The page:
To determine whether TXA administered acutely after ACL injury and during ACLR surgery improves PRO (KOOS Quality of Life) at 2 years after ACLR. The Knee injury and Osteoarthritis Outcome Score (KOOS) assesses a patient's opinion about their knee and associated problems. Standardized answer options are given (5 Likert boxes) and each question is assigned a score from 0 to 4. A normalized score (100 indicating no symptoms and 0 indicating extreme symptoms) is calculated.



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Ages Eligible for Study:   18 Years to 30 Years   (Adult)
Sexes Eligible for Study:   All
Accepts Healthy Volunteers:   No
Criteria

Inclusion Criteria:

  • age 18-30 years
  • within 4 days of unilateral ACL injury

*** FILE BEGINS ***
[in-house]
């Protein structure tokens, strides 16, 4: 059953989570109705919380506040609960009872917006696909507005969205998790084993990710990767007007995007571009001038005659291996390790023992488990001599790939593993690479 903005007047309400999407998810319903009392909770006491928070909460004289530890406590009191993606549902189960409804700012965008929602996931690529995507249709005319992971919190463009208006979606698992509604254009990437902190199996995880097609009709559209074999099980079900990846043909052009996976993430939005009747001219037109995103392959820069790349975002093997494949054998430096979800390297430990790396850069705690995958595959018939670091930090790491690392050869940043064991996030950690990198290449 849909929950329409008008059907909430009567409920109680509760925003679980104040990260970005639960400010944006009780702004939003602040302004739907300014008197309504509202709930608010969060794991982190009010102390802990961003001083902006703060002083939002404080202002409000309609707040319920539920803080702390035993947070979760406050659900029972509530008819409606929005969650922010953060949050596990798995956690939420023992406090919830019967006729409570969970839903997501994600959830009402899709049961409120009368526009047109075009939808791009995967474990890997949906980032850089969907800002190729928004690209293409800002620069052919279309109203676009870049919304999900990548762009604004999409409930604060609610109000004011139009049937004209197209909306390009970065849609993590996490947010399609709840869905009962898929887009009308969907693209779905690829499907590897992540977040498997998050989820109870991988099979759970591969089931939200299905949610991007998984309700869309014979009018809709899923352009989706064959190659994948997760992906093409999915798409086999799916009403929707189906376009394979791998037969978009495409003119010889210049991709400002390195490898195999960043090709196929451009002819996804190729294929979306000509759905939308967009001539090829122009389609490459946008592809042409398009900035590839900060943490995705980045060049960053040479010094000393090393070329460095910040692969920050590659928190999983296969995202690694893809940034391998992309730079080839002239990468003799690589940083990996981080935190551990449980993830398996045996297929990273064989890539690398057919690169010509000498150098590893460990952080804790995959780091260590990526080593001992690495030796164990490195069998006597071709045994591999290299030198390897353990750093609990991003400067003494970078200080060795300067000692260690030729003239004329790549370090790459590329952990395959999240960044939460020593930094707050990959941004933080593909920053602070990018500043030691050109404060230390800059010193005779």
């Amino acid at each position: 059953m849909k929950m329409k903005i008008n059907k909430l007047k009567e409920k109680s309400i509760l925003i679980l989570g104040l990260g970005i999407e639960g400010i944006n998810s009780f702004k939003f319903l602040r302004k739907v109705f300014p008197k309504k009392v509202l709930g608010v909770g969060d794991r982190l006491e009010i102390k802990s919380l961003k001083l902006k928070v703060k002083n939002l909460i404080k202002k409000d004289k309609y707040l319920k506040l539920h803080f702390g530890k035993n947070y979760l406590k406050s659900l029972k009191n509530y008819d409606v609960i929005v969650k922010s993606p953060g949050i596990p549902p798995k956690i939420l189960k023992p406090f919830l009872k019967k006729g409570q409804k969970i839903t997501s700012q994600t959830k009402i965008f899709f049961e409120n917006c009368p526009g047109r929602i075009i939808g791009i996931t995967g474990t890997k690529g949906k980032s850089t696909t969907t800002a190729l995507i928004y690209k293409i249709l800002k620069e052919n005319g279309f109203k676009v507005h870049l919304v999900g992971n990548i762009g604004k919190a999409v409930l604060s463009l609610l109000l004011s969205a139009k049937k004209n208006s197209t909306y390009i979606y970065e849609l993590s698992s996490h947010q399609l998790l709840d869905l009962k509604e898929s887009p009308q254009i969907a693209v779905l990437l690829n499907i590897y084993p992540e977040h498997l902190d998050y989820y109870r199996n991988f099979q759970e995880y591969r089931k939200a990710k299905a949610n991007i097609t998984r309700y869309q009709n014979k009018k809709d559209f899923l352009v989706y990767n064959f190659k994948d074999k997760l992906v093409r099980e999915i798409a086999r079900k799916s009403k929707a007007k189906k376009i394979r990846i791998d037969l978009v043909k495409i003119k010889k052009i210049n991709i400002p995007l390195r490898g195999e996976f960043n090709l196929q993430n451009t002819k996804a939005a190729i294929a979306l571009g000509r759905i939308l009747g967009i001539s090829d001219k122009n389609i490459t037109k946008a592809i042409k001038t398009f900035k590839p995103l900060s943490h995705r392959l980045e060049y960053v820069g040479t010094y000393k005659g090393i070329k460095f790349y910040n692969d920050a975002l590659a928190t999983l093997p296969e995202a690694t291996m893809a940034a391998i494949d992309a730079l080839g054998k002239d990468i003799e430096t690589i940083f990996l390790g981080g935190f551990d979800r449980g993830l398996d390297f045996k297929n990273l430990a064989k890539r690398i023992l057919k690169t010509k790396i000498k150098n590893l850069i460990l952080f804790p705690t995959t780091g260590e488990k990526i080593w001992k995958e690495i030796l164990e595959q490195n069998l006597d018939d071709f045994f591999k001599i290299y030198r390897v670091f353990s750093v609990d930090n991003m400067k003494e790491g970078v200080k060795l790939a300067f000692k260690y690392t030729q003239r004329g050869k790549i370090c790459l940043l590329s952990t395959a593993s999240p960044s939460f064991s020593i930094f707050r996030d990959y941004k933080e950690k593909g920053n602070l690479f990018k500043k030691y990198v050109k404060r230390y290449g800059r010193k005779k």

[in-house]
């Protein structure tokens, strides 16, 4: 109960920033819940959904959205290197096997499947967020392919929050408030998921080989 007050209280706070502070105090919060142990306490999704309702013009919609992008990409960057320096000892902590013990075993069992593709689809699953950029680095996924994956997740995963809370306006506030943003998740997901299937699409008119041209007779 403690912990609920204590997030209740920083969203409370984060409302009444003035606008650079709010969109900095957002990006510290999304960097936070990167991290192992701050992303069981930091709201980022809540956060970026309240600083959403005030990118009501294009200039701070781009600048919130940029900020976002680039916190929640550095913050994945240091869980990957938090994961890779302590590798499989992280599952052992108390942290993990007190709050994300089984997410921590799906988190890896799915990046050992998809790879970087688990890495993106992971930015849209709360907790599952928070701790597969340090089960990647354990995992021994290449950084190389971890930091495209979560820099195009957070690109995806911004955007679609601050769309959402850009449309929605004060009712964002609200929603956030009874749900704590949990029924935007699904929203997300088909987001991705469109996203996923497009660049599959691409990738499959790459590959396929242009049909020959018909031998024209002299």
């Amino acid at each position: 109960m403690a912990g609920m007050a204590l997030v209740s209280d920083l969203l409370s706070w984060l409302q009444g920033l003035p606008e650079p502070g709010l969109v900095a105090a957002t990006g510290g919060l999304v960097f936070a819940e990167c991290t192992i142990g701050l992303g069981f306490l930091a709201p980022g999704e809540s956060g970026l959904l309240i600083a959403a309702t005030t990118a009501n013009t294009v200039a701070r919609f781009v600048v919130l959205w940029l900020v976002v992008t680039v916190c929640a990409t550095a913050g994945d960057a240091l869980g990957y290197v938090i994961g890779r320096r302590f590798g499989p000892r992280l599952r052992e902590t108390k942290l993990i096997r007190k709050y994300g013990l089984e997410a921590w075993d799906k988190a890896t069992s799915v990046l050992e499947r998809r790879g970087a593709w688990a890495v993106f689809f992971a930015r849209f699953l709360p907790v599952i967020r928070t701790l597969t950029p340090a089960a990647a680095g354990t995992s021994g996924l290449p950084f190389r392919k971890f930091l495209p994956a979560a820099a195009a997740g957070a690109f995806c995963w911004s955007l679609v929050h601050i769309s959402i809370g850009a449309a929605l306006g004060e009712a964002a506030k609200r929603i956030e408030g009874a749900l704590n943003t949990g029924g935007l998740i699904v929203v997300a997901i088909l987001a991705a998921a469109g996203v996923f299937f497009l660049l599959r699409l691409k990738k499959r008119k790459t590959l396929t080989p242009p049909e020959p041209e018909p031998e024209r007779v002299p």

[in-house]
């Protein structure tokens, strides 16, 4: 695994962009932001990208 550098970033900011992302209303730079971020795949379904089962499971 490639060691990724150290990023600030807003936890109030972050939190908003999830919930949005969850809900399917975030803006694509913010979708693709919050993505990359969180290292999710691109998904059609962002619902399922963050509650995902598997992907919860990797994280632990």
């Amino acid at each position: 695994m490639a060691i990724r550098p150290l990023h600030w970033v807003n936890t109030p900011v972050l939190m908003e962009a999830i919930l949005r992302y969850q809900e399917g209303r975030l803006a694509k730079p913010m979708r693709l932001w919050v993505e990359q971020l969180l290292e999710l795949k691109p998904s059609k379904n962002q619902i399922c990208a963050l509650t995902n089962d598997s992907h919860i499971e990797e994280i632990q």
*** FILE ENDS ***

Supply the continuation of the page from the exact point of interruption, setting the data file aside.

• presence of effusion/hemarthrosis.

Exclusion Criteria:

  • inflammatory arthritis, radiographic osteoarthritis (K-L Grade 2 or higher), gout/ pseudogout
  • systemic or acute illness requiring medications
  • concomitant knee injury aside from meniscus tear and MCL tear not requiring surgery
  • prior surgery to either knee
  • prior injury to either knee requiring crutches
  • history of thromboembolic disease
  • current use of combination hormonal contraception
  • chronic NSAID use
  • cortisone injection to either knee within the prior 3 months
  • not indicated for or unable to undergo ACLR within 3 months of injury

Information from the National Library of Medicine

To learn more about this study, you or your doctor may contact the study research staff using the contact information provided by the sponsor.